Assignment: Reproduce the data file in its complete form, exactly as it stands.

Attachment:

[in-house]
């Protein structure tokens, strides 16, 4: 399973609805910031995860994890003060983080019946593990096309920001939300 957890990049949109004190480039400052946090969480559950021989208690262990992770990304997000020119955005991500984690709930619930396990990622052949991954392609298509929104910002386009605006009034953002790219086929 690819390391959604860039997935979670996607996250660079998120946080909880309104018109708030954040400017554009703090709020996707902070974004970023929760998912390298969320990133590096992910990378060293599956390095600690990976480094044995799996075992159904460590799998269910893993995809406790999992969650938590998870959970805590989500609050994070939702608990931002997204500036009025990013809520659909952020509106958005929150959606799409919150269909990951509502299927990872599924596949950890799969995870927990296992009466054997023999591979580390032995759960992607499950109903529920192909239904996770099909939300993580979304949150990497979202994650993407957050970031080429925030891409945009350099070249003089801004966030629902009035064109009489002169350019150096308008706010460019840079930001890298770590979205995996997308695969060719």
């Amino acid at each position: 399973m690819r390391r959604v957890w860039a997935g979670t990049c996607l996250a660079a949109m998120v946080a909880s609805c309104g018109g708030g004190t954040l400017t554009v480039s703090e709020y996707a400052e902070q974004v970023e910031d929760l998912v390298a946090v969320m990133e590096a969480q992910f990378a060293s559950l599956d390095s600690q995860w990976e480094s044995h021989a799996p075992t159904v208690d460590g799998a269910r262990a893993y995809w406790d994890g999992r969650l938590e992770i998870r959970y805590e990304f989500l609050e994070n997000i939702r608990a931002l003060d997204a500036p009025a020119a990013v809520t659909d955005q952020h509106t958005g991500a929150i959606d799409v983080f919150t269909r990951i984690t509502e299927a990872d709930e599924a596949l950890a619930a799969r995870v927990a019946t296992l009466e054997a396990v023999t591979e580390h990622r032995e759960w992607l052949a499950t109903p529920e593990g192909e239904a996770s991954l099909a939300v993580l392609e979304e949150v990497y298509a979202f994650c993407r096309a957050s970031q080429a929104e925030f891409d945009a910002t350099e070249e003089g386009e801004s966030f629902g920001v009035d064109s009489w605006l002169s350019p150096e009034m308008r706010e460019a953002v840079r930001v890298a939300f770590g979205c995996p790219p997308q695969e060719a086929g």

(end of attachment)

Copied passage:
[in-house]
């Protein structure tokens, strides 16, 4: 399973609805910031995860994890003060983080019946593990096309920001939300 957890990049949109004190480039400052946090969480559950021989208690262990992770990304997000020119955005991500984690709930619930396990990622052949991954392609298509929104910002386009605006009034953002790219086929 690819390391959604860039997935979670996607996250660079998120946080909880309104018109708030954040400017554009703090709020996707902070974004970023929760998912390298969320990133590096992910990378060293599956390095600690990976480094044995799996075992159904460590799998269910893993995809406790999992969650938590998870959970805590989500609050994070939702608990931002997204500036009025990013809520659909952020509106958005929150959606799409919150269909990951509502299927990872599924596949950890799969995870927990296992009466054997023999591979580390032995759960992607499950109903529920192909239904996770099909939300993580979304949150990497979202994650993407957050970031080429925030891409945009350099070249003089801004966030629902009035064109009489002169350019150096308008706010460019840079930001890298770590979205995996997308695969060719």
């Amino acid at each position: 399973m690819r390391r959604v957890w860039a997935g979670t990049c996607l996250a660079a949109m998120v946080a909880s609805c309104g018109g708030g004190t954040l400017t554009v480039s703090e709020y996707a400052e902070q974004v970023e910031d929760l998912v390298a946090v969320m990133e590096a969480q992910f990378a060293s559950l599956d390095s600690q995860w990976e480094s044995h021989a799996p075992t159904v208690d460590g799998a269910r262990a893993y995809w406790d994890g999992r969650l938590e992770i998870r959970y805590e990304f989500l609050e994070n997000i939702r608990a931002l003060d997204a500036p009025a020119a990013v809520t659909d955005q952020h509106t958005g991500a929150i959606d799409v983080f919150t269909r990951i984690t509502e299927a990872d709930e599924a596949l950890a619930a799969r995870v927990a019946t296992l009466e054997a396990v023999t591979e580390h990622r032995e759960w992607l052949a499950t109903p529920e593990g192909e239904a996770s991954l099909a939300v993580l392609e979304e949150v990497y298509a979202f994650c993407r096309a957050s970031q080429a929104e925030f891409d945009a910002t350099e070249e003089g386009e801004s966030f629902g920001v009035d064109s009489w605006l002169s350019p150096e009034m308008r706010e460019a953002v840079r930001v890298a939300f770590g979205c995996p790219p997308q695969e060719a086929g």